Delta Ignite, the school district’s TED Talk-style event for teachers, made a successful return last week as educators from across Metro Vancouver shared innovations about education.
A crowd of nearly 70 people turned out for the second annual event as servers swerved through the packed backroom at the River House Restaurant and Pub in Ladner.
Aside from the casual atmosphere, what makes the event unique among other lecture-style events is its speed. Presenters at Delta Ignite have just a few short minutes to share their ideas, unlike their counterparts at TED where talks can last up to 18 minutes.
Gender inclusivity and incorporating aboriginal heritage into the curriculum were a few of the topics discussed on Jan. 19, but Claire D’Aoust, primary learning coordinator for the Delta School District, wanted to start smaller at what she thinks is the building block of education: joy.
D’Aoust talked about the day she realized her beloved worksheets weren’t getting the job done anymore. She saw that her students just weren’t engaged by them and that something needed to change.
“I was really proud of my worksheets. They were beautiful and I really thought that they were great opportunities to show their learning,” she said. “[That changed with] that one student I talked about [who was] new to Canada. She could show so much learning that she could never show and represent on a worksheet,” she said.
D’Aoust admitted she still held onto binders stuffed with her beloved worksheets for a while; after all, she had so much fun making them. But, over time, D’Aoust came to understand that her joy in teaching didn’t always translate into a joy in learning for her students.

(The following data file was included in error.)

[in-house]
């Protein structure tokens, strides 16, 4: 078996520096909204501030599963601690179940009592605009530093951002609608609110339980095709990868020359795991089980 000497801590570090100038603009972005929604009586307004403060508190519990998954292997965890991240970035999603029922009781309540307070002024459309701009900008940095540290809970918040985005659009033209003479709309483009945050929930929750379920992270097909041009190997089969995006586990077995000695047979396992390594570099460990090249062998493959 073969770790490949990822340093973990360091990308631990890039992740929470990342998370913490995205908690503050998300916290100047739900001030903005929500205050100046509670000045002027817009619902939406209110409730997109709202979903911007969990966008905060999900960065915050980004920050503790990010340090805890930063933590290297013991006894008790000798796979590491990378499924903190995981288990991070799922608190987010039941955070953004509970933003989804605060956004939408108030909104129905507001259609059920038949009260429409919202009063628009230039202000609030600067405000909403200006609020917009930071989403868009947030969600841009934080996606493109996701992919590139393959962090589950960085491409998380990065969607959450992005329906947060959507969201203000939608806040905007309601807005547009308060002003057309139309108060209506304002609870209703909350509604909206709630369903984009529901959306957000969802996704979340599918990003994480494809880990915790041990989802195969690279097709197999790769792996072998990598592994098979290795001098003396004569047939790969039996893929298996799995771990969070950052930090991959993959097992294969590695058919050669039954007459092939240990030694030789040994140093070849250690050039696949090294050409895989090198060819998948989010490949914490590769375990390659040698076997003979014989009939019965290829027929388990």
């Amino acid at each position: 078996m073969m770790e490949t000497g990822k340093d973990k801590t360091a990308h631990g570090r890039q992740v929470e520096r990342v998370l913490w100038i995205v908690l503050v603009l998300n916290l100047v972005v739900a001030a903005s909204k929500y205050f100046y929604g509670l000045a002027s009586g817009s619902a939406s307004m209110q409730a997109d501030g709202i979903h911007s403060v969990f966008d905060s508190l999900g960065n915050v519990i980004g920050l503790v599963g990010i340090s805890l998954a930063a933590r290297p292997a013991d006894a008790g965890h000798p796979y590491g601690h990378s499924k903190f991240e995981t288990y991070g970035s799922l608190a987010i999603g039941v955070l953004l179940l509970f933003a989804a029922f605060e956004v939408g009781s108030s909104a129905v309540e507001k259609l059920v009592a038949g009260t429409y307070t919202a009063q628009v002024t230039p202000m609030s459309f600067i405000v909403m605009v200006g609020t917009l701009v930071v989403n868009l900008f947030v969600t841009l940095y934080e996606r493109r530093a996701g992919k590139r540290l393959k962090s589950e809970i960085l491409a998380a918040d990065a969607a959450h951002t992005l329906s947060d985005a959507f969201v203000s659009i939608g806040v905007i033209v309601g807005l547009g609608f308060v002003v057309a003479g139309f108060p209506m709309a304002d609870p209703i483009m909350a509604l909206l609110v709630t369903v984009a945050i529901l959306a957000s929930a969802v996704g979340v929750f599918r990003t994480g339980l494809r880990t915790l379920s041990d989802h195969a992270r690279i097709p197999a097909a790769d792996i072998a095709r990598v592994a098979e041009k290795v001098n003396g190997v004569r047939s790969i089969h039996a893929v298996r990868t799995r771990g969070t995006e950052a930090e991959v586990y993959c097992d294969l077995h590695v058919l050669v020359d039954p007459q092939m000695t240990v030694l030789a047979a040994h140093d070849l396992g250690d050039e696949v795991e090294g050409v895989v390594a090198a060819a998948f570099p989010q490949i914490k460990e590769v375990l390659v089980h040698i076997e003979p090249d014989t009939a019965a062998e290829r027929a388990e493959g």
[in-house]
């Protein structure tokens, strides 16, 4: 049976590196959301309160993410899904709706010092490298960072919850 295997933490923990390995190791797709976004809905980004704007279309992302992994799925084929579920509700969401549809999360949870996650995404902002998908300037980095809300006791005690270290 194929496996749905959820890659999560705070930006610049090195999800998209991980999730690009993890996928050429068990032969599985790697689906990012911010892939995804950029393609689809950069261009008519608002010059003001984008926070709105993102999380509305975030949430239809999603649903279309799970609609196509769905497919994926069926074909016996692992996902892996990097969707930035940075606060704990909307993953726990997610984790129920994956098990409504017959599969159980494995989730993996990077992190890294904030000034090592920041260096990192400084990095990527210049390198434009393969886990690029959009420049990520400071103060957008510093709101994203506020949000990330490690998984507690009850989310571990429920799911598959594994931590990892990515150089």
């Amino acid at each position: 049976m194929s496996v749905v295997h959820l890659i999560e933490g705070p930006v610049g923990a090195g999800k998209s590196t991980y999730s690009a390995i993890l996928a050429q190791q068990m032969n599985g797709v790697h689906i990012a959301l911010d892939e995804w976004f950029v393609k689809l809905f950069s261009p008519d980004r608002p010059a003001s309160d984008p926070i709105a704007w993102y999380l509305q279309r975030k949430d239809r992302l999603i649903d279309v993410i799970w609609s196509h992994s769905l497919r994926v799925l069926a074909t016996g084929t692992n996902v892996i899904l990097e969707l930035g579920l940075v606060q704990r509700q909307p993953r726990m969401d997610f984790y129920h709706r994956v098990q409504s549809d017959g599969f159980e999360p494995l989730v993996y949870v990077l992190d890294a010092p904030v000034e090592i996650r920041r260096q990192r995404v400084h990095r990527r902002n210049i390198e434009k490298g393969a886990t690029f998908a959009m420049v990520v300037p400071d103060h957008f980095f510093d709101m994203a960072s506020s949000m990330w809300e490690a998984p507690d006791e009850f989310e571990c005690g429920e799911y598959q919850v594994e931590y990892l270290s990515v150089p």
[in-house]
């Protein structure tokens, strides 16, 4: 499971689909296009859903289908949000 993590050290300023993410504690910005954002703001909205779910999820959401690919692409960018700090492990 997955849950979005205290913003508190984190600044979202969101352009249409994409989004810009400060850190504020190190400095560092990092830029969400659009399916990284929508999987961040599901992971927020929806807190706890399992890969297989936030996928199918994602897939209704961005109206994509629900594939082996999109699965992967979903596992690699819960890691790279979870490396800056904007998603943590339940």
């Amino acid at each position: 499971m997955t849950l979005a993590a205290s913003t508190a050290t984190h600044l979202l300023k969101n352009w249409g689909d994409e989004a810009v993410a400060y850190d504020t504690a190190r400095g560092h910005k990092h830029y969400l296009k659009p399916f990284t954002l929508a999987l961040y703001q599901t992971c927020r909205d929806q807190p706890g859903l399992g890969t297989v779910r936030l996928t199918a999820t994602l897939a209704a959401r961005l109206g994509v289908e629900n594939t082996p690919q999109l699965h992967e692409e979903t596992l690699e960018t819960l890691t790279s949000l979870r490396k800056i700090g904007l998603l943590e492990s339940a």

While the old syllabus measured progress by the amount of topics covered, under the new curriculum, D’Aoust said, “we don’t have to do that anymore. We’re focused more on process and deeper understanding, and I think that’s bringing more joy.”
Event organizer and vice principal at Delta Secondary School Dean Eichorn said Delta Ignite’s roots can be traced back to the so-called maker movement in California’s Silicon Valley, which emphasized the hands-on creation of technology and a learning-through-doing style of innovation.
“They’d spend a day making and at the end of the day they’d give a very quick presentation of what they made and how they made it. And so, the idea kind of caught on of it being 20 slides, 15 seconds each, [for a total length of] five minutes,” Eichorn said.
Eichorn said feedback on the events has been reassuringly positive, and organizers are already looking ahead to the event’s future.
“We talked about ‘Do we want to expand? Do we want to go to a banquet hall and fit in a couple hundred people instead of 85?’ And the answer to that, we decided, was no. We’d like to kind of keep it small because there’s just a tremendous energy in this room that we are afraid we might lose if we went to that bigger venue.”
Julie and Chanelle Tye (pictured) were two of the many teachers enjoying the evening and keeping their eyes open for any innovations they could possibly use in their own classes.
“Being from a different district, I really like the direction that Delta is going,” said Chanelle Tye, a teacher in the province’s Francophone school district. “I hear a lot of things from my wife so I was a little bit, not jealous, but curious how they were going to make this work,”
For Julie Tye, the freedom to customize her teaching plans is one of the reasons why she hopes to continue teaching in Delta.
“I haven’t really had to fight with anybody over implementing new or exciting things in my classroom.”